Tag Archives: from-the-wall

Tick bites are making people allergic to red meat, researchers say

If Lyme disease isn't reason enough to avoid ticks, here's another: the inability to enjoy a burger. Odd as it seems, researchers say that bites from the voracious lone star tick are making some people allergic to red meat—even if they've never had a problem eating it before. The allergic reactions range from vomiting and abdominal cramps to hives to anaphylaxis, which can lead to breathing difficulties and sometimes even death. Unlike most food allergies, the symptoms typically set in three to six hours after an affected person eats beef, pork or lamb—often in the middle of the night. The bite that seems to precipitate it may occur weeks or months before, often making it difficult for people to make the link. Cases of the unusual allergy were first identified at the University of Virginia at Charlottesville in 2007, and are now being reported as far north as Nantucket, Mass., and on the east end of New York's Long Island. “It's a huge problem out here,” says Erin McGintee, a pediatric and adult allergist in East Hampton, N.Y., who says she knows of more than 70 cases and sees several more each week. “I've been trying to get the word out—but there are still a lot of people who don't believe it,” she adds. Click for more from The Wall Street Journal. source : http://www.foxnews.com/health/2013/06/12/tick-bites-are-making-people-allergic-to-red-meat-researchers-say/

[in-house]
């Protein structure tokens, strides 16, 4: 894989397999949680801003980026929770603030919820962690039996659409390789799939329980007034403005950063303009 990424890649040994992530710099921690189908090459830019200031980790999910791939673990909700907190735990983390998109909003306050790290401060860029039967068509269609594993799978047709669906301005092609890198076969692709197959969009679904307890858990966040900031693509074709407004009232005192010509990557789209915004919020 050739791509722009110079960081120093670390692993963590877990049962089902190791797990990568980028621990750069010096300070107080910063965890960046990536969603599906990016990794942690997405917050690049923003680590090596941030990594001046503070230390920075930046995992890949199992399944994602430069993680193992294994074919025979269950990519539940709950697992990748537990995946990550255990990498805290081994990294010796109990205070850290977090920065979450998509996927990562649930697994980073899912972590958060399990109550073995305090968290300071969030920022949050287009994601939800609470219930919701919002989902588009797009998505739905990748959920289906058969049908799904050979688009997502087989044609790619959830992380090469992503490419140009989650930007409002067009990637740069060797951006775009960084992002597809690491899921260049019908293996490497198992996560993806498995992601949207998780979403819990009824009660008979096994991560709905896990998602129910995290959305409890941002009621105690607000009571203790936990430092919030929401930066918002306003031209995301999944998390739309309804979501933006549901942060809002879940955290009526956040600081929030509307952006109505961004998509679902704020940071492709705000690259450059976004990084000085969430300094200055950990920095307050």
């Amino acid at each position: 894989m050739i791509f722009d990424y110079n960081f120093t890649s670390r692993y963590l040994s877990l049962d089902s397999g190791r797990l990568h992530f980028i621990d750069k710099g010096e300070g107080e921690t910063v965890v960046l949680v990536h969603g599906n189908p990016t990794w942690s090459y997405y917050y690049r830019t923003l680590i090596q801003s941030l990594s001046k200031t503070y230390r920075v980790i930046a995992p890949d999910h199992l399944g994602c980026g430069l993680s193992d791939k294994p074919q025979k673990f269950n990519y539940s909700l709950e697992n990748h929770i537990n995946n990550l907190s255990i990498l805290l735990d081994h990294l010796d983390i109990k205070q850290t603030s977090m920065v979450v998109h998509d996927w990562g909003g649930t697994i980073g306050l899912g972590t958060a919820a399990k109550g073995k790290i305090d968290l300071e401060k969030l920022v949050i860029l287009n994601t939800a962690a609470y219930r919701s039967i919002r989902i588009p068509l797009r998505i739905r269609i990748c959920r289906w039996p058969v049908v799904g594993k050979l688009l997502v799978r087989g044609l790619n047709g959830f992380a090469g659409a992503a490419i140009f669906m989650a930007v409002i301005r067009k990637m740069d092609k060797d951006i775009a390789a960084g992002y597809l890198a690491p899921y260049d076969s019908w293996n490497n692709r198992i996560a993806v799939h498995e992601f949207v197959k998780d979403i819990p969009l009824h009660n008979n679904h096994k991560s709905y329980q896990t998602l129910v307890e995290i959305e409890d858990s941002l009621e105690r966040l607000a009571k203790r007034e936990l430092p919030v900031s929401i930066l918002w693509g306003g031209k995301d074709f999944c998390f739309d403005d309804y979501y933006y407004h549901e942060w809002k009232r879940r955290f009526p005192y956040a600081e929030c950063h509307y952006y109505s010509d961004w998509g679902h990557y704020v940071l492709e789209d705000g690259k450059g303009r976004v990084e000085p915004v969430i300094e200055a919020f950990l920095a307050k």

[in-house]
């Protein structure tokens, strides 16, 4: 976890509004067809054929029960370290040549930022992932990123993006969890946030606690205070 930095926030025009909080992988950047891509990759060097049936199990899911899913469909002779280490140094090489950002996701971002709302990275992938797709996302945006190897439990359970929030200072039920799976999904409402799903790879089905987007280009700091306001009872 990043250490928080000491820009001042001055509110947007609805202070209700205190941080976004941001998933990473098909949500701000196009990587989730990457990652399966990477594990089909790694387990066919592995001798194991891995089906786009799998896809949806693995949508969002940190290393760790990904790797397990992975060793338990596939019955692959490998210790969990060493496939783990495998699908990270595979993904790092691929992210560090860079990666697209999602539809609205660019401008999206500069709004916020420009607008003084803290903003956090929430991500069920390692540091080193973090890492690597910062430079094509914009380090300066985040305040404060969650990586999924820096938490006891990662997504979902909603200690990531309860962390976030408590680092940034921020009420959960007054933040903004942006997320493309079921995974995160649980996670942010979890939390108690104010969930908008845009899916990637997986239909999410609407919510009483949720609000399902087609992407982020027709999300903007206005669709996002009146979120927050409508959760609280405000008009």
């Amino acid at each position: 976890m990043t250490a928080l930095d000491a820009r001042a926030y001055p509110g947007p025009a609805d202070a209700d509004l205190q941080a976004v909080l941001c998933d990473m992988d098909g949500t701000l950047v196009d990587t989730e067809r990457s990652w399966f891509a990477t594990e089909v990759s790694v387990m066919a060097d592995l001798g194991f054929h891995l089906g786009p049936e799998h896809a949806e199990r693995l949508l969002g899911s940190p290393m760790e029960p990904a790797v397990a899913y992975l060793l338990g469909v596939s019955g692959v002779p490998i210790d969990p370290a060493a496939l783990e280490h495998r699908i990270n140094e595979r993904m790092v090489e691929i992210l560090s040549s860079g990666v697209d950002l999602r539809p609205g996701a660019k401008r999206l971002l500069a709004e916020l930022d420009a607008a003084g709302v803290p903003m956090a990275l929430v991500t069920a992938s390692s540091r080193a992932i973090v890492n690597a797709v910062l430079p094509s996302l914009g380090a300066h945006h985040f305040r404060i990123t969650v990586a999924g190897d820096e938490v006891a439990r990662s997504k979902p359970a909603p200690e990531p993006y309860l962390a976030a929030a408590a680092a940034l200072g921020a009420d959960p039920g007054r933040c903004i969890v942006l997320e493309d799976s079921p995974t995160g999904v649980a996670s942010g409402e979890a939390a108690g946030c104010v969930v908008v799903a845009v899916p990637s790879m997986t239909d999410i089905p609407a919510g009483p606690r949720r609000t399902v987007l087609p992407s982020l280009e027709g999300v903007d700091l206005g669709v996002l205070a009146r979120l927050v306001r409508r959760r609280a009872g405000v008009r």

Skin cancer strikes men differently

Malignant skin cancers develop in different areas of the head and neck in men and women. The reason may simply be because men are often the drivers of a car, while women are more often the passengers, according to a study in the Journal of Investigative Dermatology. Up to 20 percent of aggressive skin cancers called melanomas occur on the head and neck, which are exposed to greater amounts of ultraviolet radiation than other parts of the body. But few studies have compared gender differences in the distribution of these cancers, the researchers said. The study analyzed 279 head-and-neck melanomas diagnosed in 121 men and 158 women in their early 70s from the Champagne-Ardenne region of France, between 2004 and 2009. About half of the cancers were invasive, or had spread beyond the initial site. The data revealed two distinct patterns. In men, 57 percent of melanomas were located in the peripheral area of the head and neck, which included the scalp, forehead, temple, ears and neck, while 43 percent developed on the eyelids, nose, cheeks, chin and mouth, or the central area. In women, 79 percent of melanomas developed in the central area and 21 percent in the peripheral area. Peripheral cancers were more common on the left side in men and on the right side in women, and tended to be invasive, researchers said. Men spend more time driving than women and are often the principal driver, researchers said, which may explain the asymmetrical distribution of melanomas. The peripheral area is particularly exposed to UV radiation while traveling in a car, although longer hair on women appears to provide some protection, they said. Click for more from The Wall Street Journal.source : http://www.foxnews.com/health/2013/05/15/skin-cancer-strikes-men-differently/